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apologies to Laurie, I still don`t know how to do the links to all the stuff I mention...
Reading interesting article in the Guardian world news classical music blog . The writer has an epiphany about Mendelssohn in which he realizes the composer really isn`t a sort of light weight and pleasant accompaniament to tea and prunes. He presents a moderately interesting account of how he music and Philosophy of Wagner caused this to occur. The earth shattering change came upon hearing the Emerson quartet playing Mendellsohn`s 6th quartet. That made me sit up because if you`d asked me how many quartets there are I would probably have said four and I have only ever learnt the first one. The writer raves about the power of this quartet which was written right at the end of Ms career so somewhat dubiously I you tubed recordings and decided to try the New Zealand Quartet version. Like this critic I was gripped from the very opening and had to listen through twice. It was I think very influenced by Beethoven`s quartets but still a unique and powerful voice. An extraordinary work. I hope it is played more and more in the concert hall.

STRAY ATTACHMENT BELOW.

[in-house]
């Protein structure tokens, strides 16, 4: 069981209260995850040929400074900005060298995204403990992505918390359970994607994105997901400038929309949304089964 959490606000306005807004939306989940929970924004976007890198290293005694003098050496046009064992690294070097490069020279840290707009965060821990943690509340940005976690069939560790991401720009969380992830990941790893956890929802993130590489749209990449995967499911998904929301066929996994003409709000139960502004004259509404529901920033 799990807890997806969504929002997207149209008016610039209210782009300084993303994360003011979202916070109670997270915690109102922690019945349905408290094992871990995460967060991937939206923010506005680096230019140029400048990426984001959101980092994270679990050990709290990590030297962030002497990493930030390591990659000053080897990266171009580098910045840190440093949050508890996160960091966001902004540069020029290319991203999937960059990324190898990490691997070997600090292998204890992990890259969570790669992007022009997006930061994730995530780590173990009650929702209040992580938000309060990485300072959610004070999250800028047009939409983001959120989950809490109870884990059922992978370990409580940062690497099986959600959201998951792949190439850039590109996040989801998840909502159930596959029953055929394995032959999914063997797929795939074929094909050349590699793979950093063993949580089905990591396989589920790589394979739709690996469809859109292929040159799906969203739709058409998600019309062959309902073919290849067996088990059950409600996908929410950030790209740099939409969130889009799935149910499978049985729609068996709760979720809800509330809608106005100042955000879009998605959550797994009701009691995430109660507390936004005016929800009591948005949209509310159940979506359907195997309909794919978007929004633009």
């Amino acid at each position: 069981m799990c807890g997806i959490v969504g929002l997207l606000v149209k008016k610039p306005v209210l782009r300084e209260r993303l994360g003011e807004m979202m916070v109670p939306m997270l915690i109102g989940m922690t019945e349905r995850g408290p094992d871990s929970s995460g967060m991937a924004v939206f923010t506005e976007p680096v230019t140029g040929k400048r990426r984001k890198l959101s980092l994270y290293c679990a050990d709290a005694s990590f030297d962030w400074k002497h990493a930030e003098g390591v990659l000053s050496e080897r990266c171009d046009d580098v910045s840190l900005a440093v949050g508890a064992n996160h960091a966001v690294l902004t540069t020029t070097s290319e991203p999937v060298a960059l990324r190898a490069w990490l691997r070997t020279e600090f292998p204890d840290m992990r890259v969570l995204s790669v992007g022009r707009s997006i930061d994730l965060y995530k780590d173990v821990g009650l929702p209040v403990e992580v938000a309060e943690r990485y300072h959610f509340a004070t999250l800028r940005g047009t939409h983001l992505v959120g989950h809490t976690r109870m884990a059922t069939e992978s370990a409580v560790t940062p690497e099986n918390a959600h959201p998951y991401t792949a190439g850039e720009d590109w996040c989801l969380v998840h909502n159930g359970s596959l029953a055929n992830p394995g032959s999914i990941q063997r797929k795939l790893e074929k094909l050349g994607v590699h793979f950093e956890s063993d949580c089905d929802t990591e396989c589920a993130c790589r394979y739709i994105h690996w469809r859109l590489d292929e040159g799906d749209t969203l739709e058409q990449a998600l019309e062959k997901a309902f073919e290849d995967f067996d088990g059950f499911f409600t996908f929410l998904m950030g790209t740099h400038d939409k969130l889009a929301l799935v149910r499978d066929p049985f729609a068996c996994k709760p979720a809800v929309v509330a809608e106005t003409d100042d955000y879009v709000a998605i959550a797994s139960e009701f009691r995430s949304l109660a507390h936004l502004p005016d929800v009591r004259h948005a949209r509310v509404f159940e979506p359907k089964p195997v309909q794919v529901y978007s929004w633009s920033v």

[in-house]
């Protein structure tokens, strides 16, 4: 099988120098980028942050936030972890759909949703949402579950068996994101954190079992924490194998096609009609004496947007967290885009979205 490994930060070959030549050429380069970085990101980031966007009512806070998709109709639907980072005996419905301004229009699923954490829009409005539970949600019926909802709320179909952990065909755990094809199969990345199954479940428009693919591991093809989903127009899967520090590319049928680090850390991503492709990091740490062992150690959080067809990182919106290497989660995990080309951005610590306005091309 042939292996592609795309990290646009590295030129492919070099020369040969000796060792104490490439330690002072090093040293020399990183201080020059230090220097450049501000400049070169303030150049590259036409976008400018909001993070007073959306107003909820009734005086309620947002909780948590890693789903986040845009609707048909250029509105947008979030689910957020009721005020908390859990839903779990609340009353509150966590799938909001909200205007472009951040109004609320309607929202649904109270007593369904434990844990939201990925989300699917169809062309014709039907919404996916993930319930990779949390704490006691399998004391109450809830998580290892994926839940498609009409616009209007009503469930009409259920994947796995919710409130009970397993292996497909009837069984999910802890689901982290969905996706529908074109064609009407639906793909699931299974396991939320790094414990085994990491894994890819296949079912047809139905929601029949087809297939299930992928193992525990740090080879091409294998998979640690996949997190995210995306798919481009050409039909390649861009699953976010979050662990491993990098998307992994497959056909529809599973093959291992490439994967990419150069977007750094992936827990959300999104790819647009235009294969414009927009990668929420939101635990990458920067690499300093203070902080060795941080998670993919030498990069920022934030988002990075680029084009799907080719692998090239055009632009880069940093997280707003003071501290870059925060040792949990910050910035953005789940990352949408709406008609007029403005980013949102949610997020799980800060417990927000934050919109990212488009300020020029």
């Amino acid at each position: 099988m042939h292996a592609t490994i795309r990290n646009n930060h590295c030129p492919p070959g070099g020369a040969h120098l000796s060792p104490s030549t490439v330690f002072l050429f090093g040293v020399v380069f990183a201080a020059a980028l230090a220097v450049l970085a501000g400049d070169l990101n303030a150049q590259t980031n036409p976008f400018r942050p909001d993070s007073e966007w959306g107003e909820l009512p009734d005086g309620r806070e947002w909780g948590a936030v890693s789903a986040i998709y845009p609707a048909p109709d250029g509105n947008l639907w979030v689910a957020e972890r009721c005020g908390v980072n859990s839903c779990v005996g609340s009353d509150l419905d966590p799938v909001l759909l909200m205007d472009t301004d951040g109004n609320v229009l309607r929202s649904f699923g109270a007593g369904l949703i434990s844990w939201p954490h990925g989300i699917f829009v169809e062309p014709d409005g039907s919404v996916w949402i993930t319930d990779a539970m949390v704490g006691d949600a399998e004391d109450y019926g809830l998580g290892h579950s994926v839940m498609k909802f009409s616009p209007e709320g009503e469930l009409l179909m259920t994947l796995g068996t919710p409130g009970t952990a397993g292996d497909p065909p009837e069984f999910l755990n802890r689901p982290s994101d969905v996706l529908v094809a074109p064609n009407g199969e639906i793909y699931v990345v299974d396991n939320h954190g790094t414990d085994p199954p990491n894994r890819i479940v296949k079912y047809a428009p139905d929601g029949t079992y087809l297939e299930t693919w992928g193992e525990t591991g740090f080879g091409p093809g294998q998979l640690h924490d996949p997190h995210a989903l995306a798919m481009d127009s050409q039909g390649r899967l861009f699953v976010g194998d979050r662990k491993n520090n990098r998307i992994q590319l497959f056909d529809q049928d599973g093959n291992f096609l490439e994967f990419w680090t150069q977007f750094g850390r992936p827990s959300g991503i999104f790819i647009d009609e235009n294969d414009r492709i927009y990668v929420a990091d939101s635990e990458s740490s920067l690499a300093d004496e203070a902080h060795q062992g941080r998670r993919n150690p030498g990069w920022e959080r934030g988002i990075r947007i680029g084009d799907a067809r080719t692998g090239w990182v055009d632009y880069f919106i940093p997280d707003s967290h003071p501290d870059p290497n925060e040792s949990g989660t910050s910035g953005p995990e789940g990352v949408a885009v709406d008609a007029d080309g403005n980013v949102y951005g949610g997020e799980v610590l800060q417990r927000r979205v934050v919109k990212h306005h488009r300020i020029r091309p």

It helped to be played by such a wonderful quartet but that raised a few more questions. I had never heard of them so I looked at their home page and found my assumption this was a young quartet was way off the mark. In fact I was at the Royal College of Music with the viola player which makes it er...better not go there. What ws also striking about the biogs of the players was just how incredibly well trained they had been. All s udied with the cream of the violin world and played in either previous great quartets or the Berlin Phil or whatever. So how come such a bloody good quartet is not exactly a household word? I am sure they do very well for themselves and have a powerful following around the Pacific rim since they also seem to be directing some important festival etc But how many times have you seen them mentioned on v.commie when discussion of favorite quartets come up? Never, if I recall correctly! I guess the classical world is simply full of superstar people doing there own quiet thing in a superstar way and there really is only a finite amount of name recognition and sponsoring by Nike to go round.
Hopefully my last aggravating reference for Laurie on youtube is `Mischa Maisky Talks about Philip Hirschhorn.` Maisky is relatively uninteresting but there is a very large segment of Hirschorn playing the Chausson Poeme that is just too beautiful for words so I won`t say anything more.
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for two months at the end of last year I carried on working with what turned out to be pneumonia. Although I am pretty much recovered I have been aware of some damage to the lungs and problems with shortness of breathe which I decided to heal by progressive cardio-vascular exercise. This is latin for `any more of this and I am going to throw up.` It requires a red face to pronounce correctly.